CSC motorcycles were first brought to my attention three years ago when they introduced the RX3 Cyclone, a 250 cc adventure bike, for under $3,500. They’re making headlines again, but this time it’s with the street-oriented SG250 Café Racer for $1,995.
CSC, which stands for California Scooter Company, is an American company based in Azusa, California. They’ve made a name for themselves by attempting to eliminate the traditional dealer model.
Instead of buying from a motorcycle dealership, customers buy their machines from CSC headquarters directly. The bikes are then shipped, fully assembled, right to the individual’s front door. From that point on, the owner is responsible for all maintenance and repairs of the bike. While this business model is clearly aimed at folks who are a mechanically inclined, they also have detailed service tutorials on their web site to walk their customers through everything from a valve check to a suspension service.
CSC has seen the majority of its success with the RX3 Adventure and the TT250 dual-sport. They tried importing the RC3, a small-displacement sport bike for 2017, but lagging sales forced CSC to drop it from the lineup for 2018. The naked version, dubbed the RZ3, was never brought to America.
For 2018, CSC has decided to take a different approach to the street-focused segment with the introduction of the San Gabriel 250. Dubbed the SG250 Café Racer, this is CSC’s take on the historical moniker.
Normally, Lemmy gets to be the curmudgeon on Common Tread bitching about OEMs utilizing classic motorcycle terms to sell modern machinery while I’m usually not too bothered by it. Yeah, I think the “Scrambler” phrase is a bit played out, but I have no problem with Triumph using the “Bobber” name or folks referring to the Honda Fury as a “chopper.” The SG250, however, has about as much in common with a “Café Racer” as I do with Valentino Rossi. Yeah, we both ride motorcycles, but that’s where the similarities end.
Taking a look at the photos, the unibody styling of the SG250’s tank flowing into the side covers reminds me more of a Yamaha XT250 than a modified Norton Commando. Where are the clip-ons and the rear sets? Where is the minimalist style?
That’s not to say I am putting the bike down. Rather, I’m just nitpicking the naming convention.
Over the past few years, whenever we’ve reviewed a small-displacement dual-sport or adventure motorcycle, such as the Kawasaki Versys-X 300 or the Royal Enfield Himalayan, readers have chimed in arguing the merits of their CSC machines. It says something about the brand that the people buying them are going to great lengths to extol their virtues.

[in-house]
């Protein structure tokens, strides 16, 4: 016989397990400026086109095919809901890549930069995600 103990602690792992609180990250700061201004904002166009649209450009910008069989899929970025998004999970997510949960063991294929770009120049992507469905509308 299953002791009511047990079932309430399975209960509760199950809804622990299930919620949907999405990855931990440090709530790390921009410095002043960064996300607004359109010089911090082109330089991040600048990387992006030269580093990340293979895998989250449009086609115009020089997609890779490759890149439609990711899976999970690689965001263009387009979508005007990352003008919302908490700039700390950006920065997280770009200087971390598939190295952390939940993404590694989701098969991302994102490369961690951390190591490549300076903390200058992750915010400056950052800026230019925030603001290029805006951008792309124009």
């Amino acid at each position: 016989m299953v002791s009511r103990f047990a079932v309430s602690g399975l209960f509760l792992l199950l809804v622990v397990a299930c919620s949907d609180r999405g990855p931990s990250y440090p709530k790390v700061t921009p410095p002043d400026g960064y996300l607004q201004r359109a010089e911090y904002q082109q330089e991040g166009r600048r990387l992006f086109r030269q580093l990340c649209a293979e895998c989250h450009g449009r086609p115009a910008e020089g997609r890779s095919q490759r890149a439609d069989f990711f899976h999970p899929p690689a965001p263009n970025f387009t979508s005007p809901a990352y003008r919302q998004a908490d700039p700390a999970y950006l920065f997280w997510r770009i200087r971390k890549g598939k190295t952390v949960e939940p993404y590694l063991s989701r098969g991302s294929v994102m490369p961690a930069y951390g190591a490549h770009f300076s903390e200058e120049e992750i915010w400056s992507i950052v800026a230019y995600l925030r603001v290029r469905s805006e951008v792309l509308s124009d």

The SG250 is a basic, standard motorcycle, powered by the same 229.5 cc, single-cylinder Chinese engine as seen in the TT250. According to CSC, it’s pumping out 16.1 horsepower at 7,000 rpm and 13.5 foot-pounds of torque 5,500 rpm. In addition to its electric starter, it also gets a kick starter, sticking with its faux retro styling. CSC also claims a 273-pound wet weight and an approachable 26-inch seat height.
The $1,995 MSRP is really $2,495.00, if you include all of the fees clearly listed on the CSC website. But even if you round that up to an even $2,500, it’s still about half the price of other bikes in the entry-level marketplace. That includes the 47 Moto Mosquito priced at $4,994 that Lance reported on from AIMExpo last year.
While the SG250’s top speed of 68 mph means you’ll probably want to reroute your trips to avoid highways, these numbers make for a pretty approachable machine for new riders starting out (as long as they aren’t averse to turning a wrench). I’ll be interested to see if this more “standard” approach to a street bike garners more sales for CSC than they saw with the sportier RC3.
When we ran that first article on CSC back in 2015, I pretty much wrote them off as a novelty. Yet here we are three years later and not only are they still around, but they’re busy trying to figure out how to best expand their model line. In an era of struggling motorcycle sales, a brand new motorcycle shipped to your door for $2,500 might just bring some new folks into the fold or help to entice some older riders to return to the sport.